[Proj] Method of reference to license within software code modules
proj at cwilson.fastmail.fm
Tue Jan 6 23:29:18 EST 2009
Gerald I. Evenden wrote:
> An aside on this issue.
> As I noted earlier I had to replace my modem/router last Saturday. Yesterday
> I read a small notice that fell out of the box that the modem came in. It
> was a notice that some of the software contained in the modem was covered by
> the GPL and LGPL license and that the user could view same at WWW.xxx.
> My thoughts were that GPL didn't seem to impede this manufacturer.
Well, if linksys.com sells you a device, and says you can download the
source code from a website *under their control* -- that's one thing,
and is probably ok by the GPL. But if they said "go to kernel.org" that
would NOT be ok (First, because kernel.org probably doesn't have their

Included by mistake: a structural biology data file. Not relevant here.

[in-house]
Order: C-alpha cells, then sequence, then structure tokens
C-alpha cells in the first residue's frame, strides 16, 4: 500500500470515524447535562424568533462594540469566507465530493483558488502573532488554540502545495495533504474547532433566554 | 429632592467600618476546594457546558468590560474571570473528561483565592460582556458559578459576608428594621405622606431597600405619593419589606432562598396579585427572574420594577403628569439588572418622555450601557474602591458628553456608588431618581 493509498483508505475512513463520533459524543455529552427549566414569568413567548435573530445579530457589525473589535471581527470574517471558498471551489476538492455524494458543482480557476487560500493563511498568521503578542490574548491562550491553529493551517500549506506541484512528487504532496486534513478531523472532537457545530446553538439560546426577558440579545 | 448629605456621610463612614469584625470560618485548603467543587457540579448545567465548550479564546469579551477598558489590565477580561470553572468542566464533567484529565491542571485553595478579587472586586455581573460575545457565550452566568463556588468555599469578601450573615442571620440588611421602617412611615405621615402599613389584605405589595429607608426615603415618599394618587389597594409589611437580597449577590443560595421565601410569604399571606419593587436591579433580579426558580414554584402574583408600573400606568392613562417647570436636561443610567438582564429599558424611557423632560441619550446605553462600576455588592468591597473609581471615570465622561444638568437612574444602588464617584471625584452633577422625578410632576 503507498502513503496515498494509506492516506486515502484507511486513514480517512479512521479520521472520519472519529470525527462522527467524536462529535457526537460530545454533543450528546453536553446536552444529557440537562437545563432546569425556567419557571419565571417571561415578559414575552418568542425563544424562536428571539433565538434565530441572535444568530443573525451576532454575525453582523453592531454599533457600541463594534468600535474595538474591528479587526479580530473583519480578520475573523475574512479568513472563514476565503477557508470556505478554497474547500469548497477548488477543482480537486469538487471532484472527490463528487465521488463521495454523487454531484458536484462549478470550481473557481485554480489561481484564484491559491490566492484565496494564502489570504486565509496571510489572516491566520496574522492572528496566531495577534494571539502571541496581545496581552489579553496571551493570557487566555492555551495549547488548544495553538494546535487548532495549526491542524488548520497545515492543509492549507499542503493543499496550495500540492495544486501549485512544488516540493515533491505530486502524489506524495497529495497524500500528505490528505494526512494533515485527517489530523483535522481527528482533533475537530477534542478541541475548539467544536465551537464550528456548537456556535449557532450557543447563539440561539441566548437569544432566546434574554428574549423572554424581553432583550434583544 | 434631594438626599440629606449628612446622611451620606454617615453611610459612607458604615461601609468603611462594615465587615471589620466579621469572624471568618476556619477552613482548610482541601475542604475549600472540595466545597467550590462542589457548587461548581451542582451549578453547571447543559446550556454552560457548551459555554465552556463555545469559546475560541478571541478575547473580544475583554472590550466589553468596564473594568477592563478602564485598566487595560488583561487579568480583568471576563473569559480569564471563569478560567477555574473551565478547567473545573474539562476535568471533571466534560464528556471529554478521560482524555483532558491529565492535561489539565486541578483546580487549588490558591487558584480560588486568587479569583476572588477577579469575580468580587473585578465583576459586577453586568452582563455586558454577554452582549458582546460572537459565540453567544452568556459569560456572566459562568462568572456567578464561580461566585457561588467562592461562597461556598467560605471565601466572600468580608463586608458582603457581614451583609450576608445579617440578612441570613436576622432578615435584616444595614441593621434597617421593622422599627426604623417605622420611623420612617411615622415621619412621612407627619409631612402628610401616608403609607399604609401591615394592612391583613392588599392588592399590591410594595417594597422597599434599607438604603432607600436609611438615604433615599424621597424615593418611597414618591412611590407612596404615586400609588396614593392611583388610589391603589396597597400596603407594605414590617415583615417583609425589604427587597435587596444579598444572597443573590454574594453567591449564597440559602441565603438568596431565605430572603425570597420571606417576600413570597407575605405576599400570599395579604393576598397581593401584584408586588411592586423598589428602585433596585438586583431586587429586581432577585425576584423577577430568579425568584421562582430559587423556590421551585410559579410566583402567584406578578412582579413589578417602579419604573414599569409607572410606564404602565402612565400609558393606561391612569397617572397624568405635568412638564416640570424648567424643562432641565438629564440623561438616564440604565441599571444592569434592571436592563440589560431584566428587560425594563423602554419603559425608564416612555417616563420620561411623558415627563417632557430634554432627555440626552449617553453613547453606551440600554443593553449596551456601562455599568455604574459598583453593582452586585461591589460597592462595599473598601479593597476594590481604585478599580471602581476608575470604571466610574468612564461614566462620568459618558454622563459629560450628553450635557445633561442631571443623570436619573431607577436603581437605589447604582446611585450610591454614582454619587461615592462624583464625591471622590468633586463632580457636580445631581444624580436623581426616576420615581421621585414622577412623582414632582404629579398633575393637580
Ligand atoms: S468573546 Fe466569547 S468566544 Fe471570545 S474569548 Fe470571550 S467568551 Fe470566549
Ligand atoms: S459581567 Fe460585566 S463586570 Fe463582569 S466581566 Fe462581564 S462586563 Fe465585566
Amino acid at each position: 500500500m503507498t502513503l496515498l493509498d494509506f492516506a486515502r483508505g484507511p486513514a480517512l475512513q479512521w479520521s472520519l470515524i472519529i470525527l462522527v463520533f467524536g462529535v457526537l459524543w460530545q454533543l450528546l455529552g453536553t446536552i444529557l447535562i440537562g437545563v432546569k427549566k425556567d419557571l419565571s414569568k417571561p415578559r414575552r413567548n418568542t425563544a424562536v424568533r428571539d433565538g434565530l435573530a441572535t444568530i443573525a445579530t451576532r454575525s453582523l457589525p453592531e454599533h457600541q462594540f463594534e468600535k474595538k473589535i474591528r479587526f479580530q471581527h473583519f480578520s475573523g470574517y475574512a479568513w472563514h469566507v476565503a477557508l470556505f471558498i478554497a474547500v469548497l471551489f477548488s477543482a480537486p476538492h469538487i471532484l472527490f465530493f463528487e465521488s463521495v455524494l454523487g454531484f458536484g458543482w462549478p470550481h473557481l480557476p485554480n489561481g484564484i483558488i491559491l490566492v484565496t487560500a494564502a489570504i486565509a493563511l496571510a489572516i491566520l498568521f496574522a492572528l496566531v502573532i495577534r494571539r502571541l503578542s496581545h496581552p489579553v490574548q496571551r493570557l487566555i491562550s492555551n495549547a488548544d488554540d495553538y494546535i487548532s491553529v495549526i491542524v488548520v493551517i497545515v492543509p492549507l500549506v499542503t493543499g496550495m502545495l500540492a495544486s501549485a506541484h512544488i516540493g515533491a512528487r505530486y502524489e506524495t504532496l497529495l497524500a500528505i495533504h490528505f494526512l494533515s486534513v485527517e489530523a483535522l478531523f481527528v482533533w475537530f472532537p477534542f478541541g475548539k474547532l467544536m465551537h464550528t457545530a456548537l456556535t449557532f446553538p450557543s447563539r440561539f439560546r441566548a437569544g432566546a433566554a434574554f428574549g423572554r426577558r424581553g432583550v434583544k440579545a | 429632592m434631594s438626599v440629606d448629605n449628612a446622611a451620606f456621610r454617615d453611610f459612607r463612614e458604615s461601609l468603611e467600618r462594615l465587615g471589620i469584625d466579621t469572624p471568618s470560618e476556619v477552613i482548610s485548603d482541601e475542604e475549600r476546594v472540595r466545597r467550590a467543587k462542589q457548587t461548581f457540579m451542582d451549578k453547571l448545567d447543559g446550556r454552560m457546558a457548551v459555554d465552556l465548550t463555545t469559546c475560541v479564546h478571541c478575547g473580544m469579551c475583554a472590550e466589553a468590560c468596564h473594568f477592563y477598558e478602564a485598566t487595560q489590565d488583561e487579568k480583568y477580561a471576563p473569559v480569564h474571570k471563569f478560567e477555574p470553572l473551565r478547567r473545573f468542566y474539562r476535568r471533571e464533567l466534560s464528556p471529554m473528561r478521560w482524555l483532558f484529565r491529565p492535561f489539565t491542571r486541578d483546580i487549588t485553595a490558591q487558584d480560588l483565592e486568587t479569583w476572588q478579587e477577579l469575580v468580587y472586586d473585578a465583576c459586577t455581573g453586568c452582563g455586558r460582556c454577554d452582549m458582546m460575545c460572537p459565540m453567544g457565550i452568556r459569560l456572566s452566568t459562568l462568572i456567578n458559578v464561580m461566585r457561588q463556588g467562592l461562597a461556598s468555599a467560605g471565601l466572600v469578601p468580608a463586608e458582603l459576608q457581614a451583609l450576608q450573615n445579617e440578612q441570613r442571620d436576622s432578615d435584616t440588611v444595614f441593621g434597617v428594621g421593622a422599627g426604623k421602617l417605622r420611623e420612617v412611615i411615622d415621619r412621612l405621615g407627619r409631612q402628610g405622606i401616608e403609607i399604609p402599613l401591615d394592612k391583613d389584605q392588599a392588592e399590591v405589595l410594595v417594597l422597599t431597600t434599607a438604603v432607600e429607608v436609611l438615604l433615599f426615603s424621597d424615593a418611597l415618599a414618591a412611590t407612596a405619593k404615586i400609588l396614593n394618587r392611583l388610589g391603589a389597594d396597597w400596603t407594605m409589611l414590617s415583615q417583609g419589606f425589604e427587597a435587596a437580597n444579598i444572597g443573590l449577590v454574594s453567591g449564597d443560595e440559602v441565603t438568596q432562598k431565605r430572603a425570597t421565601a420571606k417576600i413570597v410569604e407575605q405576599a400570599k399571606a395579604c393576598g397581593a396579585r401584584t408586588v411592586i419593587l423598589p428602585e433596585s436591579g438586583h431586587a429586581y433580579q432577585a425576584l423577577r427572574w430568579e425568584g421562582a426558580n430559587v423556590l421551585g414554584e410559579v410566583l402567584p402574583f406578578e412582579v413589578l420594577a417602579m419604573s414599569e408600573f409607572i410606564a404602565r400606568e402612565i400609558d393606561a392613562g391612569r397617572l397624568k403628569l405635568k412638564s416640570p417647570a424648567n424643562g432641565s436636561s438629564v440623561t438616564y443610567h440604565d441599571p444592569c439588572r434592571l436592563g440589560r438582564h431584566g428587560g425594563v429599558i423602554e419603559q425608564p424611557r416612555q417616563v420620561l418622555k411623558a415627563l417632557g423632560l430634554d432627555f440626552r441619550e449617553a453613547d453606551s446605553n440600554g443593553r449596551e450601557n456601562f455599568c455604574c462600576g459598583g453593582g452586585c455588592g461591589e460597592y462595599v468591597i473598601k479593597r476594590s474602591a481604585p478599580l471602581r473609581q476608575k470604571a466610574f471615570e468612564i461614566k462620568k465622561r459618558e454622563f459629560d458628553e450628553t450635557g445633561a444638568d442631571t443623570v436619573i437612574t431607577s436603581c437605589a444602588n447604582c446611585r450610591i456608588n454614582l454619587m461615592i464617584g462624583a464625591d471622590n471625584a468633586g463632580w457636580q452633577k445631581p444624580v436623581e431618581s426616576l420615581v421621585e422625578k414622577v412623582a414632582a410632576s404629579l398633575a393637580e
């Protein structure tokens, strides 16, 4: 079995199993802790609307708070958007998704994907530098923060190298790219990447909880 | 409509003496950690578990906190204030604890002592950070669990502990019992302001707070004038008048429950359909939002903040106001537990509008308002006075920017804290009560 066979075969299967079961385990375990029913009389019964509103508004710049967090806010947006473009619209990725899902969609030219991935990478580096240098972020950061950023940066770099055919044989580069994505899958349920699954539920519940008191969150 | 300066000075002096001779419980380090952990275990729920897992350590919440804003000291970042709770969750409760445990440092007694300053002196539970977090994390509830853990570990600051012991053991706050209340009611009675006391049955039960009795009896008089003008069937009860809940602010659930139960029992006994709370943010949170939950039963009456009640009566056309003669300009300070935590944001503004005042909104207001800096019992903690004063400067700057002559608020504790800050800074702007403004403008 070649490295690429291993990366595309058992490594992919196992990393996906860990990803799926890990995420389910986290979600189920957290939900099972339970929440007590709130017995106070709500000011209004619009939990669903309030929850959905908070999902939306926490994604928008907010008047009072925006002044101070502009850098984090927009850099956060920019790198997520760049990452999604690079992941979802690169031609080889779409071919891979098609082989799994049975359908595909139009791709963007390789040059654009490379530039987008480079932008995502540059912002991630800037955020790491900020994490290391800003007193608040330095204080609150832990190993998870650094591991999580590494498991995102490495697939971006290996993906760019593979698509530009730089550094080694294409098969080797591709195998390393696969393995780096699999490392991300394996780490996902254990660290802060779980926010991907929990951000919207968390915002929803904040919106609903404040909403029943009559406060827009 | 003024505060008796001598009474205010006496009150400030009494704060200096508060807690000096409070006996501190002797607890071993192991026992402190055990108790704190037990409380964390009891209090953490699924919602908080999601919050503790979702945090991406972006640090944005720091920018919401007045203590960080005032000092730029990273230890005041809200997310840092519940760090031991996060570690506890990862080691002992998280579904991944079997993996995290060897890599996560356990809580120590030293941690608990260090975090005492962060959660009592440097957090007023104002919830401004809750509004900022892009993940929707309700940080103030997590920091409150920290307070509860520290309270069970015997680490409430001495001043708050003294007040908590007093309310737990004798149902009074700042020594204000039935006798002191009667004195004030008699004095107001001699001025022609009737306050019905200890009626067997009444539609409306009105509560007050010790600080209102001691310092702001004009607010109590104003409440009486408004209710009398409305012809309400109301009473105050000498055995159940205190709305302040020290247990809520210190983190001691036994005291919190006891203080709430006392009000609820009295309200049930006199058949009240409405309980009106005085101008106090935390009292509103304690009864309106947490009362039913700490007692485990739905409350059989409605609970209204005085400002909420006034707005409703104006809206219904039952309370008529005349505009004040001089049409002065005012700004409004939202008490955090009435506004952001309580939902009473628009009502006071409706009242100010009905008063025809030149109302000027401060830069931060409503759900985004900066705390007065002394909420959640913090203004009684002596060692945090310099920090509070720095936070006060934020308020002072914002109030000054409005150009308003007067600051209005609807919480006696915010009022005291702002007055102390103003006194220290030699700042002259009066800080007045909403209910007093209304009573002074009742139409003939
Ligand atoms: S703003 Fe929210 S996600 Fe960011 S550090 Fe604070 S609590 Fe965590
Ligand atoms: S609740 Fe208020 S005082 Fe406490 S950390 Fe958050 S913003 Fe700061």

modifications, and second, even if they did, kernel.org might pull THAT
version down -- or the site could disappear entirely, anything can
happen -- and then linksys is afoul of the GPL).
As far as "impeding" -- it depends on what you mean. After the linksys
fiasco, where they were forced --kicking and screaming-- to post their
modified source code, a whole community of hackers grew around modding
those boxes and running custom software, derived from the original
In many cases, it worked better.
Linksys didn't like that much.
And eventually switched to different hardware, running VxWorks (a
non-GPL proprietary embedded OS from WindRiver). Then, they realized
that people were still hunting down and snapping up the *old* models --
so they re-released revised versions of the linux-based devices. These
new "L" models shipped with twice the ram -- more than the initial
linksys software needed, but the hobbyists wanted it. So, linksys
provided -- for a higher price. <g>
I've got a few of those around here, myself -- running a customized OS,
> Also, it was the first time I had seen such a notice.
As you can see, it was a big deal with LinkSys eight or nine years ago.
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